As I've pointed out, I really love Harry Potter. The series is adaptive and challenging, taking a new generation of kids and exposing them to some brilliant writing. The series’ planning and forethought is often mindboggling to behold. However, like many children I didn’t start out reading the books – I grew up on the first three films in the series, directed by Christopher Columbus and Alfonso Cuaron respectively. I loved these films direction and their spellbinding worlds, as well as how the characters were portrayed by the ambitiously cast main actors. I started reading the books before the fourth film was released, and I was immediately hooked into this richer world. It’s no coincidence that I didn’t like the films afterwards as much, maybe because I now noticed the problems of translating the series from stage to screen.
The first two films, directed by Christopher Columbus, had an eerie fantasy feel that reflected the relative innocence of the early books. The books here were only around 200 pages long, meaning that not a lot had to be cut out or changed to fit the new medium. Regardless, a lot of things were, but nothing that affected the story in major ways. Of the first three films, I prefer the second – it was the last on-screen performance of the late Richard Harris, whose performance as the earlier, more mystical Dumbledore fit that version perfectly. I also loved the chilling climax, where the threat felt very real.
The third film, directed by Alfonso Cuaron took a more mature feel as the actors were beginning to out grow the ages of their characters. The film took a lot more liberties with the source material, especially in the omission of several key points affecting the series’ mythos that make certain scenes in later films more nonsensical. It also saw the arrival of Gary Oldman as Sirius Black, a character whose skilful introduction is carried over from the book. Most of all, I enjoy this particular film’s dealings with the book’s time-travel aspect, which really captured my imagination as a child. Michael Gambon’s new Dumbledore, while strange at this early stage, is better later on when Dumbledore takes on a darker persona.
The fourth film was somewhat of a no-brainer for me, as it didn’t abuse the source material in any meaningful ways and actually introduced us to the film series’ badass version of Lord Voldemort. It was a more-or-less perfect translation from script-to-screen, helped no doubt by the book’s plot, which is pretty much a filler arc until the climax. The director, Mike Newell, was drafted in at the last minute and thus has no obvious grandiose takes on the series.
The last four films were directed by David Yates, whose style took on a more adult and epic feel. After the fourth film, I became a lot more disconnected with the franchise. The seventh and final book came out just after the fifth film, meaning that all of the previous plot-significance that the previous films had omitted would hopefully be left in. The fifth film took a hell-of-a-lot of liberties – several major character arcs were omitted, making previous characters useless – an example here being Rita Skeeter, whose arc here in posting negative propaganda about Harry, as well as being revealed to Hermione as an unregistered Animagus, were left out. We never saw the character again, making her inclusion in Film Four a rather wasted opportunity.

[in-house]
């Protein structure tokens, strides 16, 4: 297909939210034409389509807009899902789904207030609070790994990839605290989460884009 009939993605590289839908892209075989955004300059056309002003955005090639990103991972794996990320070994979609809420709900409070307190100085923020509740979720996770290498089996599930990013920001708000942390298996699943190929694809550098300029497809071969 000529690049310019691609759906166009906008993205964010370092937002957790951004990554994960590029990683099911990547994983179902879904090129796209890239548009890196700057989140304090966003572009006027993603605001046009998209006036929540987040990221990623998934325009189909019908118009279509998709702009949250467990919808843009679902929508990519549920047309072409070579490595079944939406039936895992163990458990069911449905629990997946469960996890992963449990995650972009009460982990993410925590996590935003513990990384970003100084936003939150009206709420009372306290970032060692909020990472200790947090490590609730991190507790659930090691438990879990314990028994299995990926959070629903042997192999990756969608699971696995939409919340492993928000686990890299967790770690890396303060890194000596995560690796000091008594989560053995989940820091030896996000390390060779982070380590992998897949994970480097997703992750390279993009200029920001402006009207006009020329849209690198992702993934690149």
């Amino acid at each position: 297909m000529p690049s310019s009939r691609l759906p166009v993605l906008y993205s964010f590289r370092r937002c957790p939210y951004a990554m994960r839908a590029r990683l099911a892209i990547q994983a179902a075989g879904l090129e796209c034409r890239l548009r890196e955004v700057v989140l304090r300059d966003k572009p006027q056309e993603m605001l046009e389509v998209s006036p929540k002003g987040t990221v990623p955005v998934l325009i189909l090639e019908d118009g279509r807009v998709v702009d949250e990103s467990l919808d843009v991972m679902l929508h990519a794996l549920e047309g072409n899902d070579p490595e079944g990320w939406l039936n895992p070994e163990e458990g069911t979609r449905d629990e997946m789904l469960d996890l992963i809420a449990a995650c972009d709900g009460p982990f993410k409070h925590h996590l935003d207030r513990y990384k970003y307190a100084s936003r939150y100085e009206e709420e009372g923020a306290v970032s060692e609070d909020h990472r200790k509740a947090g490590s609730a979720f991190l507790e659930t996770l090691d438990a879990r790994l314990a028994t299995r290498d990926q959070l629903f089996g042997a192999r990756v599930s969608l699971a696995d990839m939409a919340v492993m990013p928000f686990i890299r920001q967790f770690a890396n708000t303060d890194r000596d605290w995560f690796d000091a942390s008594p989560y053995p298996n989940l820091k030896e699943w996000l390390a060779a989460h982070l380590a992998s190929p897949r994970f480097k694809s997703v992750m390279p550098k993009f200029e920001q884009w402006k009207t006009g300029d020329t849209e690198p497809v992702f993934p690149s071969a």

The only Harry Potter film which has really disappointed me is the adaptation of Book Six, whose focus moved away from the mythos and more into an irritating adolescent drama filled with kissing, dating and other such trifles. I understand the desires of screaming fangirls and Shippers in the Harry Potter fanbase, but the film could have been so much better had it focussed more on the mythology set out in the book – one that examined not only our villain’s main motivations, but also shone some light onto Dumbledore. I was, most of all, worried for the adaptation of the final book – this film had been scripted with the final book in mind, and yet it leaves out so much that the final tale needs.
A lot of fans were irritated when they learnt that the final adaptation, being around 5 hours long, would have to be separated into to two different films. I was intrigued and I had my hopes up – and I wasn’t disappointed, with a much more mature and considered directing style that perfectly captured the feel of the book. In places, the film was actually better – especially in the climactic battle, where the film did things that literature cannot, making it much more epic and exciting to witness. I also loved the final film’s treatment of Snape, who is the series’ true protagonist – the section where his loyalties were revealed was much more moving and poignant than I ever could have imagined.
The all-star cast of the series help to cement its pedigree – among others, Alan Rickman’s Snape is a perfect translation and adds a new dimension to the character; Robbie Coltrane’s Hagrid also fits his character very well. The three main leads, despite being complete unknowns, show a genuine growth in both their characters and their acting ability.
The series’ fourteen year legacy ended this July with the release of the final film, Harry Potter and the Deathly Hallows Part 2. But despite the films’ (and the books’) problems, Harry Potter will go down in history as the first time that such an ambitious project was undertaken – the first time that Hollywood even tried to adapt a series like this to the big screen. Its effects are everywhere – the recent Avengers Series, for example, wouldn’t have been possible without the proof and long-lasting appeal that the Harry Potter series brought with it. The series, now on its deathbed, is already working its way into the history books.